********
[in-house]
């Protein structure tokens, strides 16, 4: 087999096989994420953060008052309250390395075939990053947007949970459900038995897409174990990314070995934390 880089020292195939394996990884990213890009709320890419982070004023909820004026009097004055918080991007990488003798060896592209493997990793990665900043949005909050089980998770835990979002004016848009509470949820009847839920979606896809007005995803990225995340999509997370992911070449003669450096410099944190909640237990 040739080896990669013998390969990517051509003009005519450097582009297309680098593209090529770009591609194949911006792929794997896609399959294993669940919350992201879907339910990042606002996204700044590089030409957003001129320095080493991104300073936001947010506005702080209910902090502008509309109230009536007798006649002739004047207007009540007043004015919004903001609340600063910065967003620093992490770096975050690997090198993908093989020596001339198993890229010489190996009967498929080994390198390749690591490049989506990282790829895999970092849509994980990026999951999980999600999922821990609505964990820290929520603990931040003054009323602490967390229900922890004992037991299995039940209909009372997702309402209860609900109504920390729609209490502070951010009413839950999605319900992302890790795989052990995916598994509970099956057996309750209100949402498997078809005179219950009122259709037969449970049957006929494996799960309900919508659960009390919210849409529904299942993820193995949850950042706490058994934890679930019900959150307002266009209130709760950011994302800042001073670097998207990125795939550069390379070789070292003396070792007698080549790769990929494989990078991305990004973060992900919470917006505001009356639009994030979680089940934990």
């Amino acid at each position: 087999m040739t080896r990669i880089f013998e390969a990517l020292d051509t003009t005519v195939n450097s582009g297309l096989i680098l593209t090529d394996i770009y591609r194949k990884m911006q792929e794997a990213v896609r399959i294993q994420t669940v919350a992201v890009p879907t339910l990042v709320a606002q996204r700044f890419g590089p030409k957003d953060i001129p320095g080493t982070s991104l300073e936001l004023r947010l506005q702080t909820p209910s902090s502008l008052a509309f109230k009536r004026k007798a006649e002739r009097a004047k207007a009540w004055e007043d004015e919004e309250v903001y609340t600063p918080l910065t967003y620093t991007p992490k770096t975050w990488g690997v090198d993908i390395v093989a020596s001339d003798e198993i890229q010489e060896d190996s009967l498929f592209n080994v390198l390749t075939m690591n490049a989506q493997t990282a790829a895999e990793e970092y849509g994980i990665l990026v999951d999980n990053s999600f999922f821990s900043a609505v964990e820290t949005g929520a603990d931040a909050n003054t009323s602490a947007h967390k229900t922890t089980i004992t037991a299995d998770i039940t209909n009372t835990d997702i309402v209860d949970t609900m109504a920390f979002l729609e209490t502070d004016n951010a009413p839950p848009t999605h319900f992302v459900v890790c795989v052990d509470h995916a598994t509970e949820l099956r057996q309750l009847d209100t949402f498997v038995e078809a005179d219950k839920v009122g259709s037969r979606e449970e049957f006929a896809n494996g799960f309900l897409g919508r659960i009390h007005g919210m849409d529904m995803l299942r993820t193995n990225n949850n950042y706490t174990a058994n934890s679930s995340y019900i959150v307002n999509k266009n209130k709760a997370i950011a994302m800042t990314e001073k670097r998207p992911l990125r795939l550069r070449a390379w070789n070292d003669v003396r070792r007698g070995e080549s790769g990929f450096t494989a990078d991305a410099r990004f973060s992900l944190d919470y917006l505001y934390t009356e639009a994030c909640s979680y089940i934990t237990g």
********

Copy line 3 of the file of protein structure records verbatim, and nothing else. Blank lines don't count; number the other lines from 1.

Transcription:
């Amino acid at each position: 087999m040739t080896r990669i880089f013998e390969a990517l020292d051509t003009t005519v195939n450097s582009g297309l096989i680098l593209t090529d394996i770009y591609r194949k990884m911006q792929e794997a990213v896609r399959i294993q994420t669940v919350a992201v890009p879907t339910l990042v709320a606002q996204r700044f890419g590089p030409k957003d953060i001129p320095g080493t982070s991104l300073e936001l004023r947010l506005q702080t909820p209910s902090s502008l008052a509309f109230k009536r004026k007798a006649e002739r009097a004047k207007a009540w004055e007043d004015e919004e309250v903001y609340t600063p918080l910065t967003y620093t991007p992490k770096t975050w990488g690997v090198d993908i390395v093989a020596s001339d003798e198993i890229q010489e060896d190996s009967l498929f592209n080994v390198l390749t075939m690591n490049a989506q493997t990282a790829a895999e990793e970092y849509g994980i990665l990026v999951d999980n990053s999600f999922f821990s900043a609505v964990e820290t949005g929520a603990d931040a909050n003054t009323s602490a947007h967390k229900t922890t089980i004992t037991a299995d998770i039940t209909n009372t835990d997702i309402v209860d949970t609900m109504a920390f979002l729609e209490t502070d004016n951010a009413p839950p848009t999605h319900f992302v459900v890790c795989v052990d509470h995916a598994t509970e949820l099956r057996q309750l009847d209100t949402f498997v038995e078809a005179d219950k839920v009122g259709s037969r979606e449970e049957f006929a896809n494996g799960f309900l897409g919508r659960i009390h007005g919210m849409d529904m995803l299942r993820t193995n990225n949850n950042y706490t174990a058994n934890s679930s995340y019900i959150v307002n999509k266009n209130k709760a997370i950011a994302m800042t990314e001073k670097r998207p992911l990125r795939l550069r070449a390379w070789n070292d003669v003396r070792r007698g070995e080549s790769g990929f450096t494989a990078d991305a410099r990004f973060s992900l944190d919470y917006l505001y934390t009356e639009a994030c909640s979680y089940i934990t237990g």